Originally published in The News on Sunday on June 19, 2022
Today, many children are growing up as digital natives; individuals for whom digital technology, the internet and connected information and entertainment platforms are simply an extension of their lives. For babies growing up in middle- and upper-class Pakistani households, mobile phones, tablets and internet-based games and applications are as much a life skill as walking and talking. Parents of young children can testify to the almost instinctual nature of digital learning for young children, with babies as young as two able to choose between favourite nursery rhymes and videos on YouTube.
The integration of digital technology as a part of real lives often makes virtual interactions as ‘real’ for these children. Friendships formed online, connections made, comments received on social media posts all impact children’s identities and sense of worth. While the technology places the world in the hands of children and young adults, it also exposes them to various threats. Unfortunately, parents, who bring in ‘real world’ experience to guide children’s growth in the physical spaces, often lack the same experience and expertise when it comes to cyberspace. Cyber bullying, grooming, sexual exploitation, digital violence, privacy and safety concerns etc are not well understood.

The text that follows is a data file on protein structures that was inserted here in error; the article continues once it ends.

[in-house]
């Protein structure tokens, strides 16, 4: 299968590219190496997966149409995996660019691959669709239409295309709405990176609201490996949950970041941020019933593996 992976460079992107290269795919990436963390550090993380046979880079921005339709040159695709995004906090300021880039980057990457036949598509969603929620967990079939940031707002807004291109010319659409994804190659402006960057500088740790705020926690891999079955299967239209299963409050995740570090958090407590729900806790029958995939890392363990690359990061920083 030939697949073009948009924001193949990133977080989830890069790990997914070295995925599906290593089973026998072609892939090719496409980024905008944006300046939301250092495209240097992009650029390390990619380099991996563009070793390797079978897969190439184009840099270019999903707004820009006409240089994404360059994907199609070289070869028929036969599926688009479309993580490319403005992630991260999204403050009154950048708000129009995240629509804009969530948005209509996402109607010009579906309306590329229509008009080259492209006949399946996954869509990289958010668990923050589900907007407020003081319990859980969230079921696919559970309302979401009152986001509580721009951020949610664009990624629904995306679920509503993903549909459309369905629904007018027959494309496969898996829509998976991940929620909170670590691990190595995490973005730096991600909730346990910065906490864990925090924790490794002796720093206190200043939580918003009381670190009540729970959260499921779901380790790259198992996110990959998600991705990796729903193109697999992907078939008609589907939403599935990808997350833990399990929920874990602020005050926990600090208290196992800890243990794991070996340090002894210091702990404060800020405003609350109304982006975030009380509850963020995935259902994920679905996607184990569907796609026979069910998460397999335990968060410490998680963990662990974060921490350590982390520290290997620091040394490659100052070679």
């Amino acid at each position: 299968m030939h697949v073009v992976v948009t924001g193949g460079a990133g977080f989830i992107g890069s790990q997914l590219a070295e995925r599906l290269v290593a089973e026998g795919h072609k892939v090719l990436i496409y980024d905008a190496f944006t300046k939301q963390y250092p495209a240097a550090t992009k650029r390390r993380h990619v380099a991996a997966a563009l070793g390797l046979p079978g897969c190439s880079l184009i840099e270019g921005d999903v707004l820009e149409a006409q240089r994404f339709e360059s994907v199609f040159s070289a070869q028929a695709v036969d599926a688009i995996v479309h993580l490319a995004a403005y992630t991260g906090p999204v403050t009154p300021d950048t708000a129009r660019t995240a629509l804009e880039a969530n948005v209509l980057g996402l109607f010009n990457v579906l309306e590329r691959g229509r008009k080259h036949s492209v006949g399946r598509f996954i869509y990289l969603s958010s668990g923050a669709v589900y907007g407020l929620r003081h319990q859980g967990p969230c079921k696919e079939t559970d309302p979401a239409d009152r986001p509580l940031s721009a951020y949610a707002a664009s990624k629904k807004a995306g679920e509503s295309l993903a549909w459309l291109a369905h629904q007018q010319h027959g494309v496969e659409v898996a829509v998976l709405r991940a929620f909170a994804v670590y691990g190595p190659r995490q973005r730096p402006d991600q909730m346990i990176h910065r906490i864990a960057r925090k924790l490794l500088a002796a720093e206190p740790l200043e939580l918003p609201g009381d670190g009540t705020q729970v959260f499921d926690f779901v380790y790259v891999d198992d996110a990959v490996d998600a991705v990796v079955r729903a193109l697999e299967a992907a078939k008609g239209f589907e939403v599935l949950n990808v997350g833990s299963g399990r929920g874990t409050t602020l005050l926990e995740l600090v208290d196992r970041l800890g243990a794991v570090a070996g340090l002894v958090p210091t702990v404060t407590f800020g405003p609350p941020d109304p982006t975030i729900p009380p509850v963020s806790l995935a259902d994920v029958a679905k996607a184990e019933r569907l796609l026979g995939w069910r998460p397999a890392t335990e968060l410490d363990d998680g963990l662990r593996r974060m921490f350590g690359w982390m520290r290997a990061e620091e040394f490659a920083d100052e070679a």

In Pakistan, especially, parents, teachers and other guardians often take an all or nothing approach, seeing technological exposure itself as a threat as soon as potential harms are highlighted. We see calls for ‘banning and blocking’ of certain platforms as a way to protect children. On Facebook, mothering and parenting groups are full of concerned mothers lamenting the negative exposure children are getting from technology. But these alarmist and restrictive approaches fail to acknowledge the reality of today’s world in which technological exposure is inevitable and technical expertise is essential for growth, development and success.
How then can we protect our children who need to be on platforms that also make them so vulnerable? To ensure children’s safety online, it is essential for parents and other guardians to take an informed approach.